Tag Archives: batman

Arkham Asylum houses some of Batman’s best villains—and ideas

In Grant Morrison’s critically acclaimed Arkham Asylum: A Serious House On Serious Earth, which celebrates its 30th anniversary this month, there’s an internal monologue Bruce Wayne has with himself that encapsulates not only the character’s continual war between his dual sides, but also his relationship to Arkham Asylum, Gotham City’s notorious “home for the criminally insane.” Reflecting on why he hesitates to enter the facility, with its ornate gothic design and seemingly endless hallways, Wayne separates his feelings from those of his alter-ego, Batman, and identifies the fear at the heart of his reticence:

“Afraid? Batman’s not afraid of anything. It’s me. I’m afraid. I’m afraid that The Joker may be right about me. Sometimes… I question the rationality of my actions. And I’m afraid that when I walk through those asylum gates… when I walk into Arkham and the doors close behind me… it’ll be just like coming home.”

Arkham Asylum (or the Elizabeth Arkham Asylum For The Criminally Insane, to use its full title) first came into existence in October of 1974, nestled between the covers of Batman #258. Of course, writer Dennis O’Neil originally referred to it as Arkham Hospital (or even Arkham Sanitarium on occasion), with the name fluctuating until becoming firmly established in 1979, and being definitively set in Gotham’s remote suburbs by Len Wein in Batman #326. The place has been reconceived and reimagined numerous times over the years: It’s been blown up, relocated, closed down, demolished, reopened, and even seized Wayne Manor for its foundation for a stretch. It’s been depicted in comics, movies, TV shows, video games, collectibles, and more. Outside of the Batcave, it’s probably the most iconic location in all of Batman lore.

And there’s a good reason for that. Writers and storytellers playing with the Batman mythos keep returning to the location because it’s the most psychologically resonant place in which to set tales of the Caped Crusader. Batman has plenty of issues of his own, and being confronted with the facility that serves as a repository for many of his most memorable nemeses illuminates—as Morrison so aptly notes—the sometimes blurry line between vigilante and villain. “Who’s truly the crazy one?” could serve as the unspoken question that animates the best Batman stories. Plunging the debatably sane avatar of crimefighting into his own potential prison creates an instant frisson that manifests those internal struggles in physical form.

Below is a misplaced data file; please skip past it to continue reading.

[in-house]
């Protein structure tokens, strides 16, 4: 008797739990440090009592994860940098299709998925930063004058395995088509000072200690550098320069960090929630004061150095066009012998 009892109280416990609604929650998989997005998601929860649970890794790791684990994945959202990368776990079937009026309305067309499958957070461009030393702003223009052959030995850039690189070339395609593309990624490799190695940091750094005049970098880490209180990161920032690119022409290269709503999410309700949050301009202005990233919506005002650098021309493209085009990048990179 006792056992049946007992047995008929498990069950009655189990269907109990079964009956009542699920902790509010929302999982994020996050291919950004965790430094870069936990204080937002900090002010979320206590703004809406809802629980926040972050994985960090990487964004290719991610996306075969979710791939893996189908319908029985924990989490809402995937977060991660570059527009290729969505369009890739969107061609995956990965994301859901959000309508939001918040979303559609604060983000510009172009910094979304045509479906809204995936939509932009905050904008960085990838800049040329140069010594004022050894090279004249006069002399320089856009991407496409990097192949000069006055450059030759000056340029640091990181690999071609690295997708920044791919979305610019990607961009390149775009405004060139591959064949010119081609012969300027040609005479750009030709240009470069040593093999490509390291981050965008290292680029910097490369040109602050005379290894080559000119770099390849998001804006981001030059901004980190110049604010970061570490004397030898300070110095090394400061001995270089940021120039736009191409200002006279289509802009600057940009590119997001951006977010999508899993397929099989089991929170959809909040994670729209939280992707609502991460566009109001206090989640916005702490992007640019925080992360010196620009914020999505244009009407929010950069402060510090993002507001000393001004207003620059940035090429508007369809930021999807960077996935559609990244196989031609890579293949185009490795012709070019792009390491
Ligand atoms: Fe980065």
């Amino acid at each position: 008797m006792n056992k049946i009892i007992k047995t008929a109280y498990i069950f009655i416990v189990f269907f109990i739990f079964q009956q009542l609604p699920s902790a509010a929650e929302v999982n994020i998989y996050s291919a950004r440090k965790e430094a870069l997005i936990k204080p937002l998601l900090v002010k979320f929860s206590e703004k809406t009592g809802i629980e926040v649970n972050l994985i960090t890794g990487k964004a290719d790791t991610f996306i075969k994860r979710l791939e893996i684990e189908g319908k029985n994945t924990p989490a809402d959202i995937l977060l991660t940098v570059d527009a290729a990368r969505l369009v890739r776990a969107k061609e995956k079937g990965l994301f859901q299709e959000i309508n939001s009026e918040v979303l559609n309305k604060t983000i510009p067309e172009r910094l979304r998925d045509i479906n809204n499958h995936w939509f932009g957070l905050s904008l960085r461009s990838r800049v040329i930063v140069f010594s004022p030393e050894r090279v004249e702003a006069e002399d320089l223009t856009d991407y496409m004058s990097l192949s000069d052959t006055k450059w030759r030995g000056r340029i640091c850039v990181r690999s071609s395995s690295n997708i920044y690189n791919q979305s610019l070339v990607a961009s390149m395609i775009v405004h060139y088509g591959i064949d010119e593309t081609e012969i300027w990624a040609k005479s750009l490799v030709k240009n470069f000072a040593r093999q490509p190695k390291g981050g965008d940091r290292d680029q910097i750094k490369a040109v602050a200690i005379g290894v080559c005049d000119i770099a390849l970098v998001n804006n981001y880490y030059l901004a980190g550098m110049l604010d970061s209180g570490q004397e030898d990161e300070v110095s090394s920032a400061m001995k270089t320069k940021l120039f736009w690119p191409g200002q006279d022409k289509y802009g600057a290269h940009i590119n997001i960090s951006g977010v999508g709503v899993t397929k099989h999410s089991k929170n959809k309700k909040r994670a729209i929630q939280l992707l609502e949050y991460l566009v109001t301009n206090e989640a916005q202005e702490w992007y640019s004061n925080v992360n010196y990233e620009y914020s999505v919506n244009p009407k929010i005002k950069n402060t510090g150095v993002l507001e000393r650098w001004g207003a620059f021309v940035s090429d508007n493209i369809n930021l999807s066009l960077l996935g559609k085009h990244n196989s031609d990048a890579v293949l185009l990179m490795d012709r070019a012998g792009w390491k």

It wasn’t always this way. After its invention, Arkham Asylum was just another place on the Gotham map, somewhere that actually housed patients with mental illness, with no real link to Batman or colorfully costumed baddies. But a funny thing started happening throughout the ’80s: Batman’s antagonists started to be delivered to Arkham. Joker, Mr. Freeze, Killer Croc, Scarecrow, Two-Face—they all became repeat visitors, breaking out to wreak havoc on the city before eventually being captured and returned by Batman. It became a simple strategy for accessing the massive rogue’s gallery of bad guys the superhero had accrued over the years; rather than having to come up with yet another torturous method to reintroduce a villain, writers of Batman comics could simply turn to Arkham as a quick and efficient means of returning them to the streets patrolled by the Caped Crusader.

But toward the end of the decade, Arkham Asylum began to take on a deeper sense of place and purpose. A proper backstory was developed (again by Wein) in 1985, but with Frank Miller’s The Dark Knight Returns in 1986, there was new focus on what made it more than just a holding facility for criminals. In a dystopian near-future when Batman has retired, the asylum is renamed the Arkham Home For The Emotionally Troubled, and Miller uses it to dig into the psychology of the Joker, to show how well-meaning support can end up contributing to the very criminality it’s trying to diminish. Dr. Wolper, the facility’s supercilious psychologist, believes he has a handle on his patient’s mental state, blinding himself to the Joker’s machinations and allowing the criminal to appear on a nighttime talk show, where the Clown Prince Of Crime proceeds to murder everyone in the audience, along with Wolper himself. It’s a transformation of the asylum into a site of mealy-mouthed appeasement, the opposite of its normal portrayal, which ironically served to highlight the sinister potential of the place.

It’s a potential that achieved one of its most striking—and arguably still best—representations in 1989, in Morrison’s A Serious House On Serious Earth. Called in to put down a riot unfolding inside Arkham that has left several of its staff held hostage, Batman agrees to meet with the inmates who have called for his presence, only for the Joker to give him a ticking-clock deadline to escape or die. As Batman progresses through the asylum, he confronts nemeses from the past—some radically changed—and learns the dark backstory of founder Amadeus Arkham. Filled with rich symbolism and a more abstract, ethereal tone than the gritty real-world Batman stories that had developed in part thanks to Miller’s reimagining, Morrison found a way to connect the tormented psyches of Batman villains with the hero himself, finding spiritual and psychological links that positioned Batman on a continuum of pathology alongside the criminals with whom he did battle. And the writer did so within the walls of Arkham Asylum, making the facility, with its tragic and violent past, as potent an element of Batman lore as any parents being gunned down outside a theater.